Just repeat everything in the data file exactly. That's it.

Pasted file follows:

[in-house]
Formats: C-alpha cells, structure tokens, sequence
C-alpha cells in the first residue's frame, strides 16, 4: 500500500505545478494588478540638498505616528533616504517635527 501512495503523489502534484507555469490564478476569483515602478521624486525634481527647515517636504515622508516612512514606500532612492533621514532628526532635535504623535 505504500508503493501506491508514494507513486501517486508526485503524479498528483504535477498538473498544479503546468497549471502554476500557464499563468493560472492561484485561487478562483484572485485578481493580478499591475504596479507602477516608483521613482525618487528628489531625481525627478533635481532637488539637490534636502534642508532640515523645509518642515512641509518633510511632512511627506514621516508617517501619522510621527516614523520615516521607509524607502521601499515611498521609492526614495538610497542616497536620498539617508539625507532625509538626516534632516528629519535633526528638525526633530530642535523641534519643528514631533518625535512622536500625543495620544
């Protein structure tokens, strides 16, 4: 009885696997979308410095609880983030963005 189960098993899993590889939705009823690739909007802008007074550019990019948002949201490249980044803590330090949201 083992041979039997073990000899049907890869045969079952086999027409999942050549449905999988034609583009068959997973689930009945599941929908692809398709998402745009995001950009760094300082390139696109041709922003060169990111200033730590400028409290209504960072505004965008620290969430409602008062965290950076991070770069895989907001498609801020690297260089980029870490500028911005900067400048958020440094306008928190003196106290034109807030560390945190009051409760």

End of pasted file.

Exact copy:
[in-house]
Formats: C-alpha cells, structure tokens, sequence
C-alpha cells in the first residue's frame, strides 16, 4: 500500500505545478494588478540638498505616528533616504517635527 501512495503523489502534484507555469490564478476569483515602478521624486525634481527647515517636504515622508516612512514606500532612492533621514532628526532635535504623535 505504500508503493501506491508514494507513486501517486508526485503524479498528483504535477498538473498544479503546468497549471502554476500557464499563468493560472492561484485561487478562483484572485485578481493580478499591475504596479507602477516608483521613482525618487528628489531625481525627478533635481532637488539637490534636502534642508532640515523645509518642515512641509518633510511632512511627506514621516508617517501619522510621527516614523520615516521607509524607502521601499515611498521609492526614495538610497542616497536620498539617508539625507532625509538626516534632516528629519535633526528638525526633530530642535523641534519643528514631533518625535512622536500625543495620544
């Protein structure tokens, strides 16, 4: 009885696997979308410095609880983030963005 189960098993899993590889939705009823690739909007802008007074550019990019948002949201490249980044803590330090949201 083992041979039997073990000899049907890869045969079952086999027409999942050549449905999988034609583009068959997973689930009945599941929908692809398709998402745009995001950009760094300082390139696109041709922003060169990111200033730590400028409290209504960072505004965008620290969430409602008062965290950076991070770069895989907001498609801020690297260089980029870490500028911005900067400048958020440094306008928190003196106290034109807030560390945190009051409760």